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Posted on Mon, Jul 15, 2013 : 5:58 a.m.

Washtenaw County Trial Court planning $2M upgrade to electronic records

By Amy Biolchini

The Washtenaw County Trial Court is looking to implement a $2 million upgrade this year to its outdated electronic filing system that's on its last leg.

As the vendor for current filing system, Enact, is out of business and the county’s IT staff member that knew how to repair it had to leave his position, there’s no safety net in place should the system crash.


The Washtenaw County 22nd Circuit Court at the corner of Huron and Main Street in downtown Ann Arbor. It's one of two courts in the county's Trial Court. file photo

The 15-year-old electronic filing system is the backbone of operations for the Trial Court.

“We’re really in a tenuous position,” said Dan Dwyer, court administrator. “There’s no vendor to fix it and there’s no in-house person to fix it anymore. ... If the system goes down, I might as well lock the front door."

The overhaul of the court’s record system to an all-electronic, online portal would be the single biggest change to the county's court system in decades, Dwyer said.

“This would advance us light years,” Dwyer said.

The Trial Court is a merger of the 22nd Circuit Court and Probate Court.

Dwyer said the court has identified a new vendor - Tyler Technologies - for the system and estimated that the upgrade would cost about $2 million.

Court systems in Kalamazoo and Wayne County operate using the Tyler system now.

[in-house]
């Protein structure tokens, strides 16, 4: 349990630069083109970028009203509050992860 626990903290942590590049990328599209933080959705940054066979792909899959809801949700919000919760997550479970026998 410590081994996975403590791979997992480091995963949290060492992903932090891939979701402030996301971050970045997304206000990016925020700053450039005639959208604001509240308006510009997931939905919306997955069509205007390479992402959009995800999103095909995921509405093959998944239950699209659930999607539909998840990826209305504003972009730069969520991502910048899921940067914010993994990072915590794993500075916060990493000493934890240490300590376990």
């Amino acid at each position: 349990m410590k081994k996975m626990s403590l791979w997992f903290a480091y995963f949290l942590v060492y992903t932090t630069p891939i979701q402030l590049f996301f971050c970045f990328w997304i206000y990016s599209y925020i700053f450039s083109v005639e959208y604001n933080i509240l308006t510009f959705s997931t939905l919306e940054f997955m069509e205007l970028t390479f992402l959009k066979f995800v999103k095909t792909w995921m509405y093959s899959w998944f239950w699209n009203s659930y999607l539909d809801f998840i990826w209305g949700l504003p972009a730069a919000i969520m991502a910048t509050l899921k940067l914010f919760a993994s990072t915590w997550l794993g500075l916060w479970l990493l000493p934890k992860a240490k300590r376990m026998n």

The court’s $18.6 million budget does not have room to foot the entire bill for the new electronic filing system - and so the Trial Court will have to work with the county administration to find a funding source, Dwyer said. The Trial Court has been saving some of its funds to put toward the new record system, he said.

The Tyler system would allow people to submit their documents electronically for a standard $5 charge instead of mailing them or hand-delivering them to the courthouse. Judges will be able to electronically sign documents through the new system.

Dwyer said he’s anticipating a huge reduction in paper use for the Trial Court with the new system.

Court payments also will be simpler. Dwyer said the Tyler system calculates and tracks late fees automatically -- a role that would have taken the time of two employees. The Trial Court has not been collecting late fees because it doesn't have the staff to allocate to tracking them, Dwyer said.

Dwyer said he anticipates more revenue from late fees because people will now be more encouraged to pay on time.

Under the Trial Court's filing system now, users have to physically come in to the courthouse to review motions filed and case actions. Case files in paper format must be physically reviewed in private kiosks.

The system upgrade would mean that case files from the implementation date forward would be available only in electronic format on the county's servers.

Users would be able to access court motions and a register of case actions remotely through an online portal. However, people would have to travel to the courthouse to review full case files on county computers -- a measure that Dwyer calls "practical obscurity."

"Really, do you want someone to be able to look up your divorce when they're mad at you?" Dwyer said. "If they have to come down to the courthouse to do it, they're not going to."

Old case files will not be put into the new electronic system because it's not cost-effective, Dwyer said.

Dwyer said the Trial Court has been in the process of seeking a new vendor for the past several years, and has worked with the county's IT department to select Tyler Technologies.

The Trial Court was previously a part of a pilot project initiated by the Michigan Supreme Court that was developing a new electronic court records system of its own. Washtenaw County contributed $550,000 to the effort and three years of an employee's time, who has an $80,000 salary, Dwyer said.

The pilot project was supposed to be completed in a year and a half. After five years of no results, Dwyer said the county dropped out of the project and was reimbursed for its $550,000 contribution.